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tation to repentance, in which the prophet reminds the people of the judgments which overtook their fathers for the rejection of similar appeals.
The Second Prophecy contains nine visions, all seen in one night. In the Vision of the Horseman, Michael, the Angel of the Covenant, appears as a warrior seated on a red horse, accompanied by other horsemen, who have been reconnoitreing the nations, and report them, in contrast to unhappy Judah, to be prosperous ; whereupon the interpreting angel (i.e.
, Gabriel, Dan. viii. 16) offers a prayer for Jerusalem and the cities of Judah, which is answered by assurances that the city and temple shall be rebuilt, the towns overflow with prosperity, and judgments fall
upon the oppressing nations—assurances which were partly fulfilled in the time of Zechariah, and more fully in the following century, under Ezra and Nehemiah. In the Vision of the Four Horns and Four Smiths, the destruction is foretold of the four great Empires which had oppressed, or should oppress, Judæa. In the Vision of the Surveyor is figured the rebuilding of Jerusalem; the captives yet in Babylon are exhorted to return, and promised Jehovah's presence in the holy city, and blessings are foretold to come upon them, and on many nations through them. In the Vision of the High-Priest advocating the cause of the people (“ The Body of Moses”) before the Angel Michael, and in the Vision of the Golden Lampstand, is promised the restoration of the State and of the Church, under Joshua and Zerubbabel, the “two anointed ones;" the latter, the legal heir to the throne of David, being specially designated “The Branch," and both being types of the Messiah. In the Vision of the Flying Roll we have a representation of the judgments which should
purge the holy land; while in that of the Woman in the Bushel is shown the promised removal of the sin and idolatry of the people to their more appropriate home in Babylon. In the Vision of the Four Chariots are represented the emissaries of divine judgment on the Northern and Southern enemies of Judah, and especially the satisfaction of divine justice in the overthrow of Babylon, partially accomplished by the dismantling of its walls a few years later, before the close of the reign of the same Darius. The concluding section describes either a vision or a symbolical action actually performed by the prophet, who is directed to take of the precious metals, recently brought by three Jews from Babylon as gifts to the temple, and form crowns, to be placed on the head of the High-Priest, and afterwards to be laid up in the sacred courts as a memorial of the donors and of their host, and as a pledge of future tribute from afar,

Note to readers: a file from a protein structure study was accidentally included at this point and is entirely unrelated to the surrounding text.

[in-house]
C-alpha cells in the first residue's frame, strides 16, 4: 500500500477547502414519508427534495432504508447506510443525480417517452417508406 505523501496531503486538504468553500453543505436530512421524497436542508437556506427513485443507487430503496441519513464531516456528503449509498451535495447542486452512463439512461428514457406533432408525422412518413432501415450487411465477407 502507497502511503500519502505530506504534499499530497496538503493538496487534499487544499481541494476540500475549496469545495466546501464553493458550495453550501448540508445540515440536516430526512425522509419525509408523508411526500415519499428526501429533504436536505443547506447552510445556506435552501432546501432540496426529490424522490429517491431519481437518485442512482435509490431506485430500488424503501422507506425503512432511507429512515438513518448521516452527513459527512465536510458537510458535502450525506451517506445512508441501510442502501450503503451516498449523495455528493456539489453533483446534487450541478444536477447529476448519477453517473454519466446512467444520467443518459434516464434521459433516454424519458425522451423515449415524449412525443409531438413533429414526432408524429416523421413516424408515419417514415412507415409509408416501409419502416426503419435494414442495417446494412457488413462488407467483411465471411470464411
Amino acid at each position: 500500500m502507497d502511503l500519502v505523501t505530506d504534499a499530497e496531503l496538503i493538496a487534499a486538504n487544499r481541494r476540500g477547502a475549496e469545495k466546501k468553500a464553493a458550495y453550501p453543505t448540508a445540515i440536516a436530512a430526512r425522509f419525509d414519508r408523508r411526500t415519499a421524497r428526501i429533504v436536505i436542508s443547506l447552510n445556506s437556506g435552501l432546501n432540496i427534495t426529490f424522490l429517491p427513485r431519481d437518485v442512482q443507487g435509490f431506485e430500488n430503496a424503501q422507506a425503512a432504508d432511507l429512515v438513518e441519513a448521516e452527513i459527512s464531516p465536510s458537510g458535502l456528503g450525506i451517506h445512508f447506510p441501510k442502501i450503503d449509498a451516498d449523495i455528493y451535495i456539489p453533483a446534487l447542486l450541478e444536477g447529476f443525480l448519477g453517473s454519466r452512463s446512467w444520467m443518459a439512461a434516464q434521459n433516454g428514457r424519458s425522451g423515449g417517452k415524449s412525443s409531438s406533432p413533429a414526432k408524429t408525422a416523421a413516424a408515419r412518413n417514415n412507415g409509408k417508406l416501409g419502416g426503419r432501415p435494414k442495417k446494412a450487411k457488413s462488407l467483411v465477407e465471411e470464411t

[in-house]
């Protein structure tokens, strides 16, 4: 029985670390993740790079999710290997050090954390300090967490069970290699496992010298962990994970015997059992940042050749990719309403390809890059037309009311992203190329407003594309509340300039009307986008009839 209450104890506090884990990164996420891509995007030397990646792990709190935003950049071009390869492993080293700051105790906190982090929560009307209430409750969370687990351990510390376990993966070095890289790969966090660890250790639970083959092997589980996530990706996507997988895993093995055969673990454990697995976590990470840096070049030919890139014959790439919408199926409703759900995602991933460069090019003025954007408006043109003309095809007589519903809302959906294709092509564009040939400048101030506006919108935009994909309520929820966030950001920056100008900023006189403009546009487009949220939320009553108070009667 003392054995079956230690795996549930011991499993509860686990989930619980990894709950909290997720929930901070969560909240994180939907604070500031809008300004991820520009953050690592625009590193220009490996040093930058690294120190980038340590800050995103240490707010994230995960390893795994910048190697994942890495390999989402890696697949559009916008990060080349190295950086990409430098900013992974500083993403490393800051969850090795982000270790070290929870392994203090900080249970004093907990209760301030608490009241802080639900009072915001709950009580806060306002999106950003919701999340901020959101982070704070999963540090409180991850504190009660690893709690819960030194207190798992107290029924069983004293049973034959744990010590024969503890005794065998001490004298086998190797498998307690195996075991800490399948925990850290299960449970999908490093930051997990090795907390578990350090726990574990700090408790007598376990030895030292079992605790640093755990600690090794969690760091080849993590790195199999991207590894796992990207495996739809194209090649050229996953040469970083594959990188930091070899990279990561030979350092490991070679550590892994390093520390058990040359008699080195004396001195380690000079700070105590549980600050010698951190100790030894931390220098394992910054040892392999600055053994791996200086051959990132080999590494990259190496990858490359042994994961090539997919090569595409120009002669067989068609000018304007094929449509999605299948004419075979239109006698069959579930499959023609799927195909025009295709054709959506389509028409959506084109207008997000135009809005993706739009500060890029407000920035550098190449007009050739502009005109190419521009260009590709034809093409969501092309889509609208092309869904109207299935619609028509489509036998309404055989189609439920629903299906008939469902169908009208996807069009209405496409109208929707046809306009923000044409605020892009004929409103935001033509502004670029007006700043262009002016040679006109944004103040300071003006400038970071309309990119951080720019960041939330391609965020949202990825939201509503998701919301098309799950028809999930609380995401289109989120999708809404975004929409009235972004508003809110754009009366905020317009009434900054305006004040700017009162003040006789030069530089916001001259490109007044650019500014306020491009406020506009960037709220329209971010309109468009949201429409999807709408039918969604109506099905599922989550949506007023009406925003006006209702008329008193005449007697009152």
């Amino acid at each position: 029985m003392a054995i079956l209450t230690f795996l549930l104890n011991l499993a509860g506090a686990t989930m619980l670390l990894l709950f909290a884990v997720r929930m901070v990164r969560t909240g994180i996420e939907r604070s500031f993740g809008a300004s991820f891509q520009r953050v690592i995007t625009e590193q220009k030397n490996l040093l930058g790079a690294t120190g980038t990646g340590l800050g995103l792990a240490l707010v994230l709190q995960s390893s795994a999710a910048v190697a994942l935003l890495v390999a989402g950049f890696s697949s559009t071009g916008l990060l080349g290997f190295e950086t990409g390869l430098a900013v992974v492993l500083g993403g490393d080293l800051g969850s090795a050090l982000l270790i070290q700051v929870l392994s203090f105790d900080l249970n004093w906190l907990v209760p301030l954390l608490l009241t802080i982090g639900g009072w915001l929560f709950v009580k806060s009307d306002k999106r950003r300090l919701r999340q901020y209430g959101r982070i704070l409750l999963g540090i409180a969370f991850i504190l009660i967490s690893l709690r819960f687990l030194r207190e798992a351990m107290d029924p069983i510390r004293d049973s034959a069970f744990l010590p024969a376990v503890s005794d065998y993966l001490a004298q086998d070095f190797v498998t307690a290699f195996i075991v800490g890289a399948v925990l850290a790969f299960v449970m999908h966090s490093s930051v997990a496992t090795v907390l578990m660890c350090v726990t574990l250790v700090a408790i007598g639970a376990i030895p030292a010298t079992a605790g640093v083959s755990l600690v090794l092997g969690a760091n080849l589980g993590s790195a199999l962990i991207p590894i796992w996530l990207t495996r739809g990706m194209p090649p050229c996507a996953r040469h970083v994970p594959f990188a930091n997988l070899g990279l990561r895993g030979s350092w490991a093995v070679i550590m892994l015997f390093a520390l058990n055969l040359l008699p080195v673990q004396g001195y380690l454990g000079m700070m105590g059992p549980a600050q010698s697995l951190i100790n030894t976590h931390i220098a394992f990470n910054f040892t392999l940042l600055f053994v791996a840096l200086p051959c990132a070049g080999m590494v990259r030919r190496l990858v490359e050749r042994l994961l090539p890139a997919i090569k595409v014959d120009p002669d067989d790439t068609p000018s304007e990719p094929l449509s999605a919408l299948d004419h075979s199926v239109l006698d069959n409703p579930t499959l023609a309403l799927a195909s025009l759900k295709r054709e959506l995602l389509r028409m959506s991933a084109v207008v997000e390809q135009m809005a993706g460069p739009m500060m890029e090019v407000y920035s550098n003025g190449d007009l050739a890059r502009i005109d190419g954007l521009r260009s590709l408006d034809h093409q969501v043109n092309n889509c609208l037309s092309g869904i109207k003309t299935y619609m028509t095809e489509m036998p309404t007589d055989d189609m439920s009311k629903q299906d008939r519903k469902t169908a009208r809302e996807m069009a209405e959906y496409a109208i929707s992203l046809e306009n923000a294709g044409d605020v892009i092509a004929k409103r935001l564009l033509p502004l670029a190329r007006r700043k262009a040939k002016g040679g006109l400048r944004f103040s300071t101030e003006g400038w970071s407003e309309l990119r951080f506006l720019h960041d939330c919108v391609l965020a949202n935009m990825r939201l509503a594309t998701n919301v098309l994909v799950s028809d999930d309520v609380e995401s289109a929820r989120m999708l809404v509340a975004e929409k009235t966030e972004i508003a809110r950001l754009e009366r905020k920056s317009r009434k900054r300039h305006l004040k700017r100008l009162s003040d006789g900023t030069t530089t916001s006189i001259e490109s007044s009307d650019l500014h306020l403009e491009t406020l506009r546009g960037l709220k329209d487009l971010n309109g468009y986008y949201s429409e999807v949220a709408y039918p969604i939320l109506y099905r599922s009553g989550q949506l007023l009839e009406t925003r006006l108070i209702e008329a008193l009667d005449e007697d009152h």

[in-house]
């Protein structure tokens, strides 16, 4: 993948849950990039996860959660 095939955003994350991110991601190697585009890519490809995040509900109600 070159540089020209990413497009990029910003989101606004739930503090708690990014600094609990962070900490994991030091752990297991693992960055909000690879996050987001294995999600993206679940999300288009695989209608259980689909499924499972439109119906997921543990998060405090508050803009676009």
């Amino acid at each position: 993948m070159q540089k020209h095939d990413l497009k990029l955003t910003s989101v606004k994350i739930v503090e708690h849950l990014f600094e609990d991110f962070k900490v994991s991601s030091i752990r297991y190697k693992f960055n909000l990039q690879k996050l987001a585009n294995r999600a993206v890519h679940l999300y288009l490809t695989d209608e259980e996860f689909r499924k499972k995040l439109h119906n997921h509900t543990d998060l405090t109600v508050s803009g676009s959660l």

THE FIRST PROPHECY.
(B. C. 520).
(c. 1. 1-6). In the eighth month, in the second year of Darius, the word of the Lord came to Zechariah, the son of Berechiah, the son of Iddo, the prophet, saying, “The Lord hath been sore displeased with your fathers; but say thou unto them :
Thus saith the Lord of Hosts ; Turn ye to me
THE SECOND PROPHECY.
(cc. 1. 7— VI. 15.)
§ 1 (1. 7–17.)
THE VISION OF THE HORSEMAN. On the twenty-fourth day of the eleventh month, which is the month Sebat, in the second year of Darius, the word of the Lord came to Zechariah, the son of Berechiah, the son of Iddo, the prophet, saying, I saw in the night, and behold a Man riding on a red horse, and he stood among the myrtles in the valley; and behind him were red horses, bay, and white. Then said I, “O my lord, what are these?” And the angel who talked with me said unto me, “ I will cause thee to see what these are.” And the Man who stood among the myrtles answered and said, " These are they whom the Lord hath sent to walk to and fro through the earth.” And they answered the Angel of the Lord who stood among the myrtles (i.e. the Horseman) and said, “ We have walked to and fro through the earth, and, behold, all the earth remaineth still, and is at rest.” Then the Angel of the Lord answered and said, “O Lord of Hosts, how long wilt thou not have mercy on Jerusalem and on the cities of Judah, against which thou hast had indignation these seventy years ?" And the Lord answered the angel who talked with me with good and comfortable words. And the angel who talked with me said unto me, Cry thou saying,